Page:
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Wii U: multiple unannounced third-party titles inbound, says Iwata

Monday, 8th July 2013 02:23 GMT By Brenna Hillier

Nintendo president Satoru Iwata has said there are more games coming to Wii U than the public currently knows about.

“Admittedly, there are currently a small number of announcements of new games by third-party software developers for Wii U,” Iwata said in a Q&A with investors.

“I am not in a position to discuss the software to be launched by the third-party developers in detail, but there are more key titles to be announced by them.”

Iwata ackowledged that some western publishers, like EA, have gone publicly cold on the Wii U, and said that Nintendo has two plans to help the console lure them back.

“Naturally, it is desirable that many developers support Wii U and release a lot of games for the platform as soon as possible, and we think there are two things we must do right away. One is to seamlessly release our first-party titles starting from next month to improve the momentum of Wii U,” he said.

“As third-party software developers do business for their own profits, they tend to avoid investing in a platform with little presence. We would therefore like them to see Wii U as a platform with which they feel they can make profits from an economical perspective. However, if we tried to do nothing but buying our way to create such a good condition for developers, our own business could collapse. Accordingly, we will give more momentum to Wii U through our software. This is one thing we need to do.”

The second thing is to promote the console actively enough that one of these mysterious upcoming third-party games is a hit, proving that Nintendo’s not the only company who can make money on the console.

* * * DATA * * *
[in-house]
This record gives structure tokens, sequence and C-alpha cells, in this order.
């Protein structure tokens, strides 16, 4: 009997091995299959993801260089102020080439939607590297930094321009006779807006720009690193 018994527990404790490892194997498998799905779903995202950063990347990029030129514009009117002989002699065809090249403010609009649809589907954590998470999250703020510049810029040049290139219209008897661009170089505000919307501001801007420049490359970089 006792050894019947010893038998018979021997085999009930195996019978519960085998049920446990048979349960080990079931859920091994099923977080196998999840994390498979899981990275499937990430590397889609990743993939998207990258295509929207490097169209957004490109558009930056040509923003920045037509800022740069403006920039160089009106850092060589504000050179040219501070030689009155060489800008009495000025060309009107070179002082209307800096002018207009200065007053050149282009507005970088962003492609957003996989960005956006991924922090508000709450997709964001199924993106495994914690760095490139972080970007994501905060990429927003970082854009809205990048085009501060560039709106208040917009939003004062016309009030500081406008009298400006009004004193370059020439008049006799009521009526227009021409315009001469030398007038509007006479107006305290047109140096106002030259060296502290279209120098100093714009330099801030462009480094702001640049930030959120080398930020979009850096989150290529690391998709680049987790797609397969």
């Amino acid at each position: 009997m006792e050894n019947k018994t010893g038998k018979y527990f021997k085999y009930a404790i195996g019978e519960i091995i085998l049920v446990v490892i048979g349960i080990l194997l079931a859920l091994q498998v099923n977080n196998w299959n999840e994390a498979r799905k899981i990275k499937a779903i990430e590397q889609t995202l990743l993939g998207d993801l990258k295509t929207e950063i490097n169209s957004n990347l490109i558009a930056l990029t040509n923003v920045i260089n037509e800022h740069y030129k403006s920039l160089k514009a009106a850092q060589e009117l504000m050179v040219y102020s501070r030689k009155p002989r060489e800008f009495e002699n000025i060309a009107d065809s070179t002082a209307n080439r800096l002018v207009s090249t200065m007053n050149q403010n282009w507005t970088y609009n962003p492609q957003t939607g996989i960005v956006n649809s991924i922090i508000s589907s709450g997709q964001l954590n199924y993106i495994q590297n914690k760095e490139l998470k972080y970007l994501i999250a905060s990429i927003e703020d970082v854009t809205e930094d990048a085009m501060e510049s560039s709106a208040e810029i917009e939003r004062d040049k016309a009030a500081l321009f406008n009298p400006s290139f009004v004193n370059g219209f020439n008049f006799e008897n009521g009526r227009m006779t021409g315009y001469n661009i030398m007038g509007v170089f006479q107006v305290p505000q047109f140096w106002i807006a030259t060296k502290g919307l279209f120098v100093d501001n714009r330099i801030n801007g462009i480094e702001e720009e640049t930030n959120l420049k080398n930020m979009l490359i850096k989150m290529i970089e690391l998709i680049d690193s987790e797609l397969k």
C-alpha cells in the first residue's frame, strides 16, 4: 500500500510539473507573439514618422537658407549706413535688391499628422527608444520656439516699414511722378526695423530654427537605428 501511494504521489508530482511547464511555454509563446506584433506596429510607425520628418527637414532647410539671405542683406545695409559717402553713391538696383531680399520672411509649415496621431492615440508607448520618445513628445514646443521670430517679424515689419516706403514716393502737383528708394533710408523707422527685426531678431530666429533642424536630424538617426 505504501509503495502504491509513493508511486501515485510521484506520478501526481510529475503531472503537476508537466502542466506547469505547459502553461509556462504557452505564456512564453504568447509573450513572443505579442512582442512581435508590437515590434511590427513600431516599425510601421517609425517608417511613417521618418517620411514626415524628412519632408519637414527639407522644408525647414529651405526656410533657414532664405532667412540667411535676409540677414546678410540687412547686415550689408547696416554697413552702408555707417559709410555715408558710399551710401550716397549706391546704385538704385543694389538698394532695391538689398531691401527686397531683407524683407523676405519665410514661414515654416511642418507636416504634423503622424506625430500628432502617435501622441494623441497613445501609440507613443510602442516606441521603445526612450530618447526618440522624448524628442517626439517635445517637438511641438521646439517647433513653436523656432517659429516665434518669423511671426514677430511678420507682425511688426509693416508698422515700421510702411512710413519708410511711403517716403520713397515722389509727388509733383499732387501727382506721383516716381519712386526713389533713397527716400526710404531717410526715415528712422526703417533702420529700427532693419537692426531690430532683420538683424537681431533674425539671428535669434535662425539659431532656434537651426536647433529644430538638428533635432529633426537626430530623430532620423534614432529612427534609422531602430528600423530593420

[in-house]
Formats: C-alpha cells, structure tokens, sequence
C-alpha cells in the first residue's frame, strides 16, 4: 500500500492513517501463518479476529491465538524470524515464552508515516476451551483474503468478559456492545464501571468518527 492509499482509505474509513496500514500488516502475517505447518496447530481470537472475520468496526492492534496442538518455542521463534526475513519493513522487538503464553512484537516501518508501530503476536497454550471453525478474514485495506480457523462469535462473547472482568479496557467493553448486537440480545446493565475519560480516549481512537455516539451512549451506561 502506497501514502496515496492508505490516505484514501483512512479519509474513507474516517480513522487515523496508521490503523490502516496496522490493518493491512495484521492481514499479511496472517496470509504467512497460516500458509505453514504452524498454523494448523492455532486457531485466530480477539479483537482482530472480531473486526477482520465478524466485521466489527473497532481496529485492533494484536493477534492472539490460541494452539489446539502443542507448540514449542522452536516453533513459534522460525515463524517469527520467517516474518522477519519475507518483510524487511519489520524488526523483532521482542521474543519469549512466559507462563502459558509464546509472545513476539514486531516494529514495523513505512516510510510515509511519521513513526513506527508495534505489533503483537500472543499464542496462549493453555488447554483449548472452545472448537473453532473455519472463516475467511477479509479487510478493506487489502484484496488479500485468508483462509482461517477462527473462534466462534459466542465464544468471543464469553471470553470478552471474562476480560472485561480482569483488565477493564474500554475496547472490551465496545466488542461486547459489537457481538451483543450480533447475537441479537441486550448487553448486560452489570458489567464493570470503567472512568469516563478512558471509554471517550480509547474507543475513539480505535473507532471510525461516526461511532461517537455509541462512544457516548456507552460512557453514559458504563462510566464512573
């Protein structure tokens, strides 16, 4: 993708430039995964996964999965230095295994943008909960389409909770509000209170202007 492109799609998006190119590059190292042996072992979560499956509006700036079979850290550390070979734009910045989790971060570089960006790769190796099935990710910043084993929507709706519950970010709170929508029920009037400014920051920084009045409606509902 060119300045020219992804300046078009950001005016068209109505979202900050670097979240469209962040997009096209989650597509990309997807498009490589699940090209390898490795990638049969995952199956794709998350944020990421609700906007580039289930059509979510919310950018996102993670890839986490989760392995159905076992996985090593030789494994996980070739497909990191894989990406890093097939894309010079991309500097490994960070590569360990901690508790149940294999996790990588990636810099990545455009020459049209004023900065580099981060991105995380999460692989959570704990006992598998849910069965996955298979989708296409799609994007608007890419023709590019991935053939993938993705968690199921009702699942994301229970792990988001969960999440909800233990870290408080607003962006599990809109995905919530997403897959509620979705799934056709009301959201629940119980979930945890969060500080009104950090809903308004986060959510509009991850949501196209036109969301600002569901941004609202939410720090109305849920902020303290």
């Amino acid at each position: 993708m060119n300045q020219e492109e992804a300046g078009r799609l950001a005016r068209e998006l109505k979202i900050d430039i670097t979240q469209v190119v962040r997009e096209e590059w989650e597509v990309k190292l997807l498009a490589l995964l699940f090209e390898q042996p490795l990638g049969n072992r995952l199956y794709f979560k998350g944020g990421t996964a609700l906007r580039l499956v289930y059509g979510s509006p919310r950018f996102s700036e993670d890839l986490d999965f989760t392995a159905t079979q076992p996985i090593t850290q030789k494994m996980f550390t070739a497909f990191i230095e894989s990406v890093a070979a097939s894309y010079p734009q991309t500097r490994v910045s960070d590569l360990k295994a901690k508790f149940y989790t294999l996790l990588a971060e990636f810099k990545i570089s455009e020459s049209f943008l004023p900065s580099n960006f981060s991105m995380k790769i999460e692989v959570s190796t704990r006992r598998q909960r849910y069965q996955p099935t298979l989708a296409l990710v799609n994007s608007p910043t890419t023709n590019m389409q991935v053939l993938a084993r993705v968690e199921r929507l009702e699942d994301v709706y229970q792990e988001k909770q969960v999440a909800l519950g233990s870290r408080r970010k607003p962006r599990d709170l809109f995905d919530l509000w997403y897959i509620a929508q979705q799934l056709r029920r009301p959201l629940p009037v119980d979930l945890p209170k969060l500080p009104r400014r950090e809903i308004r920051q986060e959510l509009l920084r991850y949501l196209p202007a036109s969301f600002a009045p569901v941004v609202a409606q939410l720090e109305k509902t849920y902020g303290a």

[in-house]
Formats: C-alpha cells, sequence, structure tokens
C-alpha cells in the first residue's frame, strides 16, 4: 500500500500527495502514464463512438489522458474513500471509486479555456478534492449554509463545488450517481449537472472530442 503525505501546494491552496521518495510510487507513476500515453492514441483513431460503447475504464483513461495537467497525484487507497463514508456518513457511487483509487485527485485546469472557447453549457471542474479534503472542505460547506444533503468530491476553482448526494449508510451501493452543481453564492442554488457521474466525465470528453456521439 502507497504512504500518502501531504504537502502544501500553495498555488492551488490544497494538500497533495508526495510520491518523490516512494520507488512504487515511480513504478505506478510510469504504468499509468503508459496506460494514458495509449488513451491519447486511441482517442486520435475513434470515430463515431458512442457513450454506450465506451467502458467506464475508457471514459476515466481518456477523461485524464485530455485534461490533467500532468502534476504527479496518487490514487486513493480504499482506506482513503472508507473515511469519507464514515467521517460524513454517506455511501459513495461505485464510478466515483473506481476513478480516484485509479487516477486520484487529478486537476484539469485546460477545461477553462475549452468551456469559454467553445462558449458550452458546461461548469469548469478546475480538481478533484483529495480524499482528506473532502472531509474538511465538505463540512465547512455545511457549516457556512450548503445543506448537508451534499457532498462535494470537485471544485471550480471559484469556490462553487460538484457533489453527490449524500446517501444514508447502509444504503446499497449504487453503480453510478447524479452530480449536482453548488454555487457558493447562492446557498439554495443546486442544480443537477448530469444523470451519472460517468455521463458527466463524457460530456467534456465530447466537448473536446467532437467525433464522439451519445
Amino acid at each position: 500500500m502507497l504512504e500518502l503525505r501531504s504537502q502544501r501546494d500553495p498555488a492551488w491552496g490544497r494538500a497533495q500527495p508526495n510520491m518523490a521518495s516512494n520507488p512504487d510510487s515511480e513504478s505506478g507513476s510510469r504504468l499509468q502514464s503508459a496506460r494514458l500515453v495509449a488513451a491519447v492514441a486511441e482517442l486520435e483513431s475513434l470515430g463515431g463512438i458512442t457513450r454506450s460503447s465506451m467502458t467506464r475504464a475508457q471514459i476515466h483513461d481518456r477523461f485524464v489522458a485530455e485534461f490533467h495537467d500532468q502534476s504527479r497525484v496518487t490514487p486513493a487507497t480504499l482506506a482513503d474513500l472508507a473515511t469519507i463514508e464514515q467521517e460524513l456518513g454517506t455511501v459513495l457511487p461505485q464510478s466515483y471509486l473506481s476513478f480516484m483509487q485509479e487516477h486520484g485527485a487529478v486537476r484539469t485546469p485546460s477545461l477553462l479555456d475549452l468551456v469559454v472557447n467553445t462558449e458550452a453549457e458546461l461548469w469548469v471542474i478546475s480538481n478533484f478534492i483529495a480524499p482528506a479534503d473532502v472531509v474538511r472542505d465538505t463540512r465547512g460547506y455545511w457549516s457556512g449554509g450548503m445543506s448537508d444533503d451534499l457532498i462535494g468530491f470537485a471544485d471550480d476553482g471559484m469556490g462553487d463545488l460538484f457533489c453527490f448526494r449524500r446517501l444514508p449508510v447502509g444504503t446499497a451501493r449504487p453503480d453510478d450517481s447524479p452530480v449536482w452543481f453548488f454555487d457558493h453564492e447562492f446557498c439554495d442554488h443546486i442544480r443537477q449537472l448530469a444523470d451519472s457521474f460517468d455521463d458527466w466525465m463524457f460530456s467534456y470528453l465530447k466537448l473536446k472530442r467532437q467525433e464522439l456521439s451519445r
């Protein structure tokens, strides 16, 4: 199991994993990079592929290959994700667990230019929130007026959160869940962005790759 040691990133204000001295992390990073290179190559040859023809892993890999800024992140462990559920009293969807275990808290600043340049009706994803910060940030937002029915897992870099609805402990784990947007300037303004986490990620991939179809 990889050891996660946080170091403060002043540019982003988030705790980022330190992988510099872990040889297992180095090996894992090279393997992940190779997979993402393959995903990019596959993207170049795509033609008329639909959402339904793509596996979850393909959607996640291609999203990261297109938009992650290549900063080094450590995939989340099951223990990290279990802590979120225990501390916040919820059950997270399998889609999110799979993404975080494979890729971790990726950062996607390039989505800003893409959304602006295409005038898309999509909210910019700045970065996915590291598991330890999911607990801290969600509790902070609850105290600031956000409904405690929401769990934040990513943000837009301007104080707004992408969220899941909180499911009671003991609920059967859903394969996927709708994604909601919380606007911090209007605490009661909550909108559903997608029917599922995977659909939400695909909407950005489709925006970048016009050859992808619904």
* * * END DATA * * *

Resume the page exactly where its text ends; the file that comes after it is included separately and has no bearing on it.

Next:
“There were so many games released by third party publishers for Wii U during the launch period, but most of them were converted from other platforms and therefore could not enjoy brisk sales,” Iwata acknowledged.

“As a result, some software developers have become pessimistic about Wii U. However, the time will come when some third-party games for Wii U and for other platforms are released at the same time this year. It is important to have given much momentum to Wii U around that period.”

Iwata said an increase in the number of consumers who enjoy the Wii U’s unique features – notably off-screen play – will help the console gain momentum.

“Even if these publishers did not have any concrete plans to develop Wii U software, they will swiftly change their minds when they see the successful examples from others. By giving sales momentum to Wii U through our first-party software in the short run and seeing success from third-party software within this year, we would like to dramatically change the situation of Wii U next year and beyond,” he concluded.

Thanks, NintendoLife.

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9 Comments

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  1. locknuts

    A little advertising of third party products via directs and printed ads in shops would go a long way too.

    #1 10 months ago
  2. MrWaffles

    Nitendo lately:
    We have planned several announcements to announce unannounced video games announcements.

    Are those games coming any time soon? Knowing nintendo, probably not until holidays…

    I wish they took the Apple route on this, and just released whatever they’ve got months after the first announcement and not a few years and several release-date changes…

    #2 10 months ago
  3. ps3fanboy

    looking forward to the new games, and nintendo can take the time they need. no one wants rushed broken unfinished games.

    #3 10 months ago
  4. macromanjr

    Remember the good ol’ days when Nintendo used to reveal new games a several months to a year in advance, to outlets like Nintendo Power, sometimes before the games were even in active development? Yeah, go back to doing that, Nintendo.

    I’ll never understand why Nintendo didn’t even put out so much as a teaser trailer or teaser poster for the new Zelda for Wii U at E3 2013, much like they did with the teaser poster for Skyward Sword at E3 2011. Or the Twilight Princess teaser trailer before that, which sent the crowd raving mad. Why did they stop doing this?